Are we all broken, are we all looking for ways to heal ourselves?
While processing my feelings over the last couple of years, feelings of loss and sadness and regret, knowing I needed to find a way to stop being so hard on myself, I began to think about this sense of being “broken”. It makes a useful metaphor to explain difficulties.
I wrote and wrote and through this discovered insights into my past, revisioning the past, reinterpreting events, realising how a others were struggling with their own pain – and the thought came – are we all broken? And if so – how can any of us hope to live positive lives, and have positive relationships, when we are carrying our wounds and scars with us into all our interactions with the world.
I believe in exploring myself, my past, my thoughts, my feelings, in order to understand myself. It isn’t easy, and recently it led me to one of my lowest points in recent years. This thought of being broken surfaced again, and I began to wonder if there could be a way to heal my sadness, my regret, the difficulties I have that can be traced back and explained by my childhood. I wondered, is there a way for these wounds to be healed that creates something positive, that doesn’t leave such damage, that results in beauty and strength and growth?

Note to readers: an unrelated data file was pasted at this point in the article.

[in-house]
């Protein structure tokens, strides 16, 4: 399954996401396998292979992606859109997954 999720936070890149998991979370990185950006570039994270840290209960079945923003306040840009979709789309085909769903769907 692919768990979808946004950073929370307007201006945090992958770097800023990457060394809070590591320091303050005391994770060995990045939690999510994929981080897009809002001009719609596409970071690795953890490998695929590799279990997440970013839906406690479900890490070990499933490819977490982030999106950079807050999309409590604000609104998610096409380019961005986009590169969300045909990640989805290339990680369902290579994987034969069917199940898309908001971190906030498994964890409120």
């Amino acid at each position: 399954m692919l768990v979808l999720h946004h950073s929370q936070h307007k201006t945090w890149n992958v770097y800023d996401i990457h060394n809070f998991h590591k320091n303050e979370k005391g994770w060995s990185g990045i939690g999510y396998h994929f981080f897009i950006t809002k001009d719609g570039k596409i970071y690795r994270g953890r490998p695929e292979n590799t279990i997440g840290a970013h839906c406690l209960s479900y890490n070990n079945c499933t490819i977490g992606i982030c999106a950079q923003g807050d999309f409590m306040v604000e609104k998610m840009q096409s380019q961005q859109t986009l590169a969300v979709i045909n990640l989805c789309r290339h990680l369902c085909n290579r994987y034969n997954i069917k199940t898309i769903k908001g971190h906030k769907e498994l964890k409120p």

I recalled seeing a Japanese bowl repaired with gold – and this looked so beautiful. The history of the bowl was clearly there, nothing hidden, no pretense, but it had been mended “healed”. The gold itself was beautiful and the pattern it traced over the bowl.
I wondered if I could use this as a metaphor… but how to find or create the gold, could I replace old scars with new traceries of gold?
And so now, knowing I’ve been broken and mended the best way I could at the time, my search now is to find ways to explore my past, my personality, to acknowledge my weaknesses, the defences I’ve created for survival, and re-imagine these, rework these scars with lines of gold “kintsugi”.
Instead of trying to pretend there has been no damage, or to hide the repair, or make the repair invisible, better to honour the past, to own it, to recognise its effects, and reconstruct oneself with beauty and balance and belief in one’s intrinsic value.